Unique School-based Health Clinic Completes 15th Year in Pittsfield
A unique school-based health clinic that offers training for new doctors and free health services to students has completed its 15th year at Pittsfield Middle High School.
The Pre-Adolescent to Teen Center for Health, or PATCH, clinic sends medical residents from the NH Dartmouth Family Medicine Residency Program at Concord Hospital to the school to provide regular health, education, wellness and prevention services to Pittsfield students.
“Seeing students in their own environment provides Family Medicine residents valuable insight into the day-to-day issues of a teen’s world,” said Susan Hemingway, Community Health Specialist from Concord Hospital’s Family Health Center. “It also allows teens to access services and information that may be otherwise unavailable to them, while encouraging them to begin taking responsibility for their own wellness and health care.”
Hemingway coordinates the program with school nurses June Keusch and Melissa Miller, with support from the school and physicians at Concord Hospital Medical Group- Epsom Family Medicine, who supervise the medical residents participating as part of their pediatric training rotation. PATCH also works with the school’s guidance and health offices, substance abuse program services, staff, teachers, parents, students and community resources.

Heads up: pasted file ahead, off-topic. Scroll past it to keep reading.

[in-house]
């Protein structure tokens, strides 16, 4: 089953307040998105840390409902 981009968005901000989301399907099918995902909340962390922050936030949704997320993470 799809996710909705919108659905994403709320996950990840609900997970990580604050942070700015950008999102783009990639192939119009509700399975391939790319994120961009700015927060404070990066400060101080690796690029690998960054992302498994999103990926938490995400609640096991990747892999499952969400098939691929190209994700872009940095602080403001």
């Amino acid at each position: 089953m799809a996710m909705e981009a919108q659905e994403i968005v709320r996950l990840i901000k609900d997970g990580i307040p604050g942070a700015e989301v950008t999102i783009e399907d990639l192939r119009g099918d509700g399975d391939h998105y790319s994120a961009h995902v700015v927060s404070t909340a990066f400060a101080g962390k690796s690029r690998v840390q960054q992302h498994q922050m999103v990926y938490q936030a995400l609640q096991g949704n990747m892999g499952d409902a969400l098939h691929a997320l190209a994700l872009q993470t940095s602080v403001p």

PATCH services are available free of charge to students whose parents have signed consent and to students who are 18 years old and can consent for themselves.
For the 2013-14 school year, there were 57 PATCH office visits. The top five issues were sports physical exams, assessing acute illness, psychiatric issues, health education and assessing injuries. Follow up education, counseling, and/or appropriate referrals were made.
Residents also spoke to classes about health issues, met with students interested in starting a school-sponsored Gay Straight Alliance and took part in an annual workshop to introduce first-year medical residents to the concept of working as partners with resources in the community to help deliver patient-centered, comprehensive and coordinated care.
The school health office and PATCH also sponsored the 10th Annual Wellness Day for students and staff, offering displays on topics including nutrition, substance free living, physical activity, distracted driving, healthy decision making and reducing stress. Some students earned class credit for researching health related topics and offering displays and presentations.
In addition, the PATCH program joined community, school and state agencies that formed a new group named the Pittsfield Interagency Community Coalition. Its mission is “to enhance the quality of life for all children, youth, young adults and families by connecting people, ideas and resources.”
The PATCH program is well-received by students, school officials and the new doctors who are able to see young patients at school, where the students may be more at ease than in a doctor’s office.
“They seemed to feel more comfortable being open and honest in a setting they were used to, which is not often the case in the office,” one resident wrote in a program evaluation.